Gearing up for grazing: What should I do?
Every blade of grass that an animal eats represents a saving on winter feed costs and will have a positive impact on its liveweight gain. Grazed grass is the cheapest feed and suckler beef farmers must maximise the length of the grazing system.
Speaking at a beef event in Co. Kilkenny on Tuesday night (January 15), Teagasc’s Catherine Egain explained the importance of grass in beef animals’ diets.
“Grass is five times cheaper than meal and three times cheaper than silage; the aim is to reduce the housing period as much as possible.
“At the minute, the national average days at grass is 220 days, but we need to target this to 280-300 days weather depending and land type,” she explained.
Catherine also highlighted that for every additional tonne of grass eaten per hectare, profits on beef farms will increase by €105/ha.
In addition, the national average beef farmer is grazing each paddock five times/year. However, the target is 10t of dry matter (DM)/ha and 10 grazings/paddock. There is huge scope to increase the number of grazings per paddock on beef farms, Catherine said.
- Soil fertility – pH of 6.3 and index 3 for phosphorus (P) and potassium (K);
- Grazing swards at 8-10cm;
- Grazing infrastructure;
Continuing, she said: “The aim should be to eat in three days and grow in three weeks and only once the other pillars are adhered to should a farmer go about reseeding. Reseeding can achieve increases of up to 3t of DM/ha in comparison to older swards and increase N efficiency.”
Gearing up for grazing
Planned grazing is important and farmers – where possible – should allocate grass on the drier parts of the farm. Some farmers have already got lighter cattle out to grass in parts of the country.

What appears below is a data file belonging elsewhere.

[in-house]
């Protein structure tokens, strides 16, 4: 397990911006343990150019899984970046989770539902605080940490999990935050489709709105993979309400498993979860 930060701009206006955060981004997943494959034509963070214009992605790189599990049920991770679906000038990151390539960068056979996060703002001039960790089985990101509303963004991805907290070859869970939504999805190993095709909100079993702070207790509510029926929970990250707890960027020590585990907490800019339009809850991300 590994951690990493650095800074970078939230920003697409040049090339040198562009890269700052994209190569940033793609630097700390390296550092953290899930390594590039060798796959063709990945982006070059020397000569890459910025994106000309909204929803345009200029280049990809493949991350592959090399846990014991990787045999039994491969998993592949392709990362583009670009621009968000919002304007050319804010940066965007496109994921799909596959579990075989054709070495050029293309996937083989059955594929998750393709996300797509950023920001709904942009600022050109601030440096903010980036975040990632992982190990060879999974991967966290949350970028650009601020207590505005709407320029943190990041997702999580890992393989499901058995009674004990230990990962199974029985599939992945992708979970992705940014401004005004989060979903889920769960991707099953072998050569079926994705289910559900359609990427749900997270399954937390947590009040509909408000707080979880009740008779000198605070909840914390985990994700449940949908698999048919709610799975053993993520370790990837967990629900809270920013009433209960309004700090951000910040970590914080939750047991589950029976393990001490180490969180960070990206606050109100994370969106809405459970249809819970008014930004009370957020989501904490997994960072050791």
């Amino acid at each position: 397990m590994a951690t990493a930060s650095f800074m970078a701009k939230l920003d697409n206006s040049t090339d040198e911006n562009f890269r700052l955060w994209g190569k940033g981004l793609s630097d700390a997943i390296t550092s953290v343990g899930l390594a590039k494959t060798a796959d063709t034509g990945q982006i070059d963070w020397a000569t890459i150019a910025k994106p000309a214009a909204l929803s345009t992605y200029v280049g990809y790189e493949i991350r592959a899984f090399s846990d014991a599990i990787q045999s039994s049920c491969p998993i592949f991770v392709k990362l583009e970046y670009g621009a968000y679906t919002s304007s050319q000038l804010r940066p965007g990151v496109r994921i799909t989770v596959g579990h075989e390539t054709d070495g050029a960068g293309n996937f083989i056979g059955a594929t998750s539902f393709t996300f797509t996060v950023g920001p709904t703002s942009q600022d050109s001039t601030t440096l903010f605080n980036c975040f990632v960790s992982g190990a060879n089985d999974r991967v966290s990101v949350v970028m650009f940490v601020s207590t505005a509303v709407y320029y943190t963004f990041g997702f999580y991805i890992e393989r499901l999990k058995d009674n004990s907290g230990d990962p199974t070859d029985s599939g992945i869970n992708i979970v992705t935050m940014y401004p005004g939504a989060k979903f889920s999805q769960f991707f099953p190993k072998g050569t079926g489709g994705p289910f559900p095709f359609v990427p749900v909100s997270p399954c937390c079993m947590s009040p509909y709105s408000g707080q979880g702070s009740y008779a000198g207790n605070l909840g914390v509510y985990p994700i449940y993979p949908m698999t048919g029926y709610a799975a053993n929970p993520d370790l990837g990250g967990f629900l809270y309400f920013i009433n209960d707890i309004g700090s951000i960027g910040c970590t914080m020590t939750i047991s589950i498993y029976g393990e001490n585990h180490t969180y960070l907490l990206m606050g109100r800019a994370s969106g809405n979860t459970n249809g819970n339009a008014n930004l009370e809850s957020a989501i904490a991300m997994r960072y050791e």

Spreading urea early in spring (weather permitting) will not only increase grass growth, but will also improve the quality of the sward and help the pasture to recover after the first grazing.
For starters, farmers should outline a fertiliser and slurry plan. Walking the farm is also advisable. Now that the organic and chemical fertiliser bans have lifted, spreading urea and slurry can take place weather permitting.
As a rule of thumb, soil temperatures need to be approximately 5.5°C and they are currently at 7-10°C, according to Teagasc.
Some farmers may be experiencing a fodder deficit, so early N should be spread to increase grass supply on these farms.
According to Teagasc, slurry needs to be prioritised for low covers and low phosphorus (P) and potassium (K) soil. When conditions allow, 2,500/3,000 gallons of slurry per acre should be spread on lighter swards.
In addition, half a bag of urea should be spread on the remaining covers – weather depending. This urea will remain in the soil and is more stable than calcium ammonium nitrate (CAN) during the early spring period.
Research from Teagasc and PastureBase Ireland has shown that the average response to N in the spring is 10kg of grass dry matter (DM) for every 1kg of N spread. Furthermore, spring grass is worth €0.16/kg and – at current fertiliser prices – urea is costing €0.80/kg.